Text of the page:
Don’t: Road trips Emo kids have sold this romantic ideal and ultimate picture-taking bonanza so far down the river that now, on its back in a jagged script the whip scars actually spell out: Who cares?

Dos: Snapshots, Stealing Souls, Slide Shows, Self-timers, Stereographs, Starburst filters, Slaves, Sally Mann

Do: Us Weekly The photography in Us Weekly is like a cheap, super hot whore who rubs your feet and swallows your load. It perfectly serves its purpose: to be entertaining, informative, and disposable.

Read the complete list here on :

DOs & DON’Ts of Photography

May 25, 2007

The ‘Comment’ Thing

Filed under: Personal,Process/Learning — chantal @ 8:24 am

Ok, so when I posted a picture to my photoblog last night I decided to disable comments altogether to that site. I immediately received several emails asking why I had done so, so I thought I’d offer an explanation here. There are several reasons and I’ll touch on a few, but this is something I’ve been wanting to do for a while.

As I stated in my previous post, I don’t have the time like I used to visit many photoblogs anymore, let alone leave comments like I used to. But when I did have time to relax and browse a bunch of different sites, I always loved the ones that didn’t allow comments. It seemed so brave to me. Here’s a photographer who was like (at least my impression) ‘here’s my pic…it speaks for itself…no comment necessary’. I’ve always aspired to be that brave with my own work.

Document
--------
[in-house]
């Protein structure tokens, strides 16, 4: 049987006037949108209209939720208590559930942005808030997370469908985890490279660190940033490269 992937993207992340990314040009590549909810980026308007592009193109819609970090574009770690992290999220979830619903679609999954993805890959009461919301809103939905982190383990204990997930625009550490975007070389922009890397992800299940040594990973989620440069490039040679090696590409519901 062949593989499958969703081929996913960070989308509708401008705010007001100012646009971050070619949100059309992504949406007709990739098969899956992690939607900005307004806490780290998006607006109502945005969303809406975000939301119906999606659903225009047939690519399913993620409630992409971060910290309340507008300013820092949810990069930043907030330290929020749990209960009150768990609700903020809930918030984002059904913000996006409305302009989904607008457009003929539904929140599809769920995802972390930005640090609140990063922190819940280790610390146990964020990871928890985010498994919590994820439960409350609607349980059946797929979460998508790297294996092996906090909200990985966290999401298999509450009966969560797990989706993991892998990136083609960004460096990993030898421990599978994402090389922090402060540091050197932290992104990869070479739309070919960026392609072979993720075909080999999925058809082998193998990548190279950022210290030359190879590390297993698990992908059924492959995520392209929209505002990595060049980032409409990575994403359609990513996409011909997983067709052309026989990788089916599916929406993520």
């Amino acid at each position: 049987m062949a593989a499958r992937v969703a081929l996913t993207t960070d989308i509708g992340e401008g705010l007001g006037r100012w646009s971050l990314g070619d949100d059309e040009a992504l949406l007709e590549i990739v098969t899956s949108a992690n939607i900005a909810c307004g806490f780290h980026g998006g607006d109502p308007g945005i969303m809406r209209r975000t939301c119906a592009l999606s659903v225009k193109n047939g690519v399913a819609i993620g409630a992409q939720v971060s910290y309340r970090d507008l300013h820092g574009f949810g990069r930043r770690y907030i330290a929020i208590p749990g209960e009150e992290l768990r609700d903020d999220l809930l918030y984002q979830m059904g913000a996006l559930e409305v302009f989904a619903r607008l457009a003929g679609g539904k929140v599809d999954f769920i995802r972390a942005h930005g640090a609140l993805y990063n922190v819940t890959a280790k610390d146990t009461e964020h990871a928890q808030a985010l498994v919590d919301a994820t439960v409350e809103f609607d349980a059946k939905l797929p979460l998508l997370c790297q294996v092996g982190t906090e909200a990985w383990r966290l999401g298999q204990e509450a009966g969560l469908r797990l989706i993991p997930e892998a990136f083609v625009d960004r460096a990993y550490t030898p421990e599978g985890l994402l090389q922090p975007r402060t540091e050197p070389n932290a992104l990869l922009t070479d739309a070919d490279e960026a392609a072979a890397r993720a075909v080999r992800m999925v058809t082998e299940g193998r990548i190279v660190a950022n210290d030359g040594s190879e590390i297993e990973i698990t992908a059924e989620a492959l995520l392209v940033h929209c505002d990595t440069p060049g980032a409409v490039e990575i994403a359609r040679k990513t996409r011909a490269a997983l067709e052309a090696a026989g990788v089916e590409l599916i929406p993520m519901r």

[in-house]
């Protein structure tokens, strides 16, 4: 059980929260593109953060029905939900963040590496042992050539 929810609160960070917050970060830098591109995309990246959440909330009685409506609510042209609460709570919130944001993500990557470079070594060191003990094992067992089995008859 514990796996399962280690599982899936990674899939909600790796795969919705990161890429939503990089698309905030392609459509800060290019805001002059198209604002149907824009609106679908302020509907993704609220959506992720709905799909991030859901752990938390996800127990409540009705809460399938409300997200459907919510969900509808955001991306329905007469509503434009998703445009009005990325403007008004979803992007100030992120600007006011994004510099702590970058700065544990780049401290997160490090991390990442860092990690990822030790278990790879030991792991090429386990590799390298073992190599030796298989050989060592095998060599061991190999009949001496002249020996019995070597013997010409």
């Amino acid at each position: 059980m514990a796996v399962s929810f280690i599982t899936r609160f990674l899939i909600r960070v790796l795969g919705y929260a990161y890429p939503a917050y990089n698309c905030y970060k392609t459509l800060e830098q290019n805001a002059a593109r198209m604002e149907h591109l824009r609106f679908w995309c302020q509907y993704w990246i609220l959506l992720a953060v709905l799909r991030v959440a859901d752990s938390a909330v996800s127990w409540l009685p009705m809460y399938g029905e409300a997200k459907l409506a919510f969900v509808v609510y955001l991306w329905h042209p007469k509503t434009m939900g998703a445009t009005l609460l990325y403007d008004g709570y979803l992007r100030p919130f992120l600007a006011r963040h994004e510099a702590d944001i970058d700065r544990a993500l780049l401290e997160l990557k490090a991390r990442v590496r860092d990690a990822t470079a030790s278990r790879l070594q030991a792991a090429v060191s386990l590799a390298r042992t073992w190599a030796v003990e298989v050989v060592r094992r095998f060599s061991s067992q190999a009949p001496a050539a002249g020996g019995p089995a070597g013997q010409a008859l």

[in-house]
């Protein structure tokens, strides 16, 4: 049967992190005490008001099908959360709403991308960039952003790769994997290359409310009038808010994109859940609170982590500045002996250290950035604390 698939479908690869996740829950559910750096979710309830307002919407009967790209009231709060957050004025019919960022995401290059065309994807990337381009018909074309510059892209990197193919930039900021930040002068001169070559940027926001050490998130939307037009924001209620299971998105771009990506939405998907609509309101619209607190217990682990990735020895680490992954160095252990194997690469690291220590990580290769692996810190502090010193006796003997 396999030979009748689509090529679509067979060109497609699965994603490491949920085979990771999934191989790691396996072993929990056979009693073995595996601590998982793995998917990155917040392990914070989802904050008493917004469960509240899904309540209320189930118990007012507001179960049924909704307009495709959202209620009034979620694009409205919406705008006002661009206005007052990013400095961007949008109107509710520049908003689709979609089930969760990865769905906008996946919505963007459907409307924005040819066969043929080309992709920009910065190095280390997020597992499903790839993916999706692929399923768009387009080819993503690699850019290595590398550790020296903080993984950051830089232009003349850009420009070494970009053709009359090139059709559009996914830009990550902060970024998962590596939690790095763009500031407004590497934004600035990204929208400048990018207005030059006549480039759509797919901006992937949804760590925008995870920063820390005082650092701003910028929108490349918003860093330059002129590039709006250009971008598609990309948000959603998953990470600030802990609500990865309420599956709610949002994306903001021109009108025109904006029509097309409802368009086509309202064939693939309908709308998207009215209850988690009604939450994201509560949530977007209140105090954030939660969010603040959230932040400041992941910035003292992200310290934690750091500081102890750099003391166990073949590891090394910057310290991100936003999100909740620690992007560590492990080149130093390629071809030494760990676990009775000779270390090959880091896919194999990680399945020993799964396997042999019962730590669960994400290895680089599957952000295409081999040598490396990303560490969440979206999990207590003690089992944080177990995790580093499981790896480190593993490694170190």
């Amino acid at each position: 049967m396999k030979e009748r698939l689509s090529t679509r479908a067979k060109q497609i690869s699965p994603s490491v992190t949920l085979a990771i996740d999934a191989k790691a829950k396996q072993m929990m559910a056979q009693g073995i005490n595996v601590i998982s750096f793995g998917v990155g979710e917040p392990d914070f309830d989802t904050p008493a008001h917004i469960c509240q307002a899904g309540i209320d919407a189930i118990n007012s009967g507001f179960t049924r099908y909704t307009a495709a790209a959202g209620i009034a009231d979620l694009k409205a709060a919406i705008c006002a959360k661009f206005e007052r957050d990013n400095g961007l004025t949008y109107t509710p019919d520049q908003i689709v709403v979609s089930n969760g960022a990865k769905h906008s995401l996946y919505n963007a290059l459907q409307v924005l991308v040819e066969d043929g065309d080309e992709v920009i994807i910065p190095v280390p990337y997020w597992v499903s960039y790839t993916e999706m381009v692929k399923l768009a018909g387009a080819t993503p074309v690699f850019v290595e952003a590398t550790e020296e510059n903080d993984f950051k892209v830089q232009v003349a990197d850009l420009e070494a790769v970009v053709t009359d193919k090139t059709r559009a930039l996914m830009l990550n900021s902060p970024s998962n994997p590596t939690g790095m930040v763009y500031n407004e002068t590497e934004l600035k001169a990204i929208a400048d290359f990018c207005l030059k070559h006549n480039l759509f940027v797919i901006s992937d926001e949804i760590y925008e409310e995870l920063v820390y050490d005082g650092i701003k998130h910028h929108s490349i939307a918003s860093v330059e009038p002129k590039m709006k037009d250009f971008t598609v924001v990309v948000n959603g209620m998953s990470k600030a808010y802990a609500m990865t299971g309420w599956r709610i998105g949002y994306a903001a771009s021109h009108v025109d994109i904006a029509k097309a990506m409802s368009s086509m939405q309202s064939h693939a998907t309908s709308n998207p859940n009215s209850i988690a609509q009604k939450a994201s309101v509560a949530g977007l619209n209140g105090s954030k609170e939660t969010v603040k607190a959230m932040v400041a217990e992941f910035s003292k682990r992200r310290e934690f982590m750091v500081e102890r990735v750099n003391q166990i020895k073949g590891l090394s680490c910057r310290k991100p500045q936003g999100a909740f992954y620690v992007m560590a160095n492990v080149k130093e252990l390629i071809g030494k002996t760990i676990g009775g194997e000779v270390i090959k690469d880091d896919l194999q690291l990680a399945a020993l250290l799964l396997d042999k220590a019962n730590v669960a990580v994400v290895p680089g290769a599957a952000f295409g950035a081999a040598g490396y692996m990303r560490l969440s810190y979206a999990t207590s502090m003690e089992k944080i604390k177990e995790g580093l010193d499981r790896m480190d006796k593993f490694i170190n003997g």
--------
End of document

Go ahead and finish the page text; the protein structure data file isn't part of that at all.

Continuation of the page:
Comments are fun, and I admit that when I check my email I get all excited when I see someone has left a comment on one of my pictures. It’s like a little tiny present. And comments help to foster this incredible photoblogging community—which I love (one reason why I helped to organize NAP2007). But at the same time, there’s a little part of the comment process that almost feels like approval seeking. Kinda like “here’s my photo for today, I really hope you like it, please tell me you like it”. I certainly want people to like my pictures, but if you don’t, it’s not going to change how or what I photograph.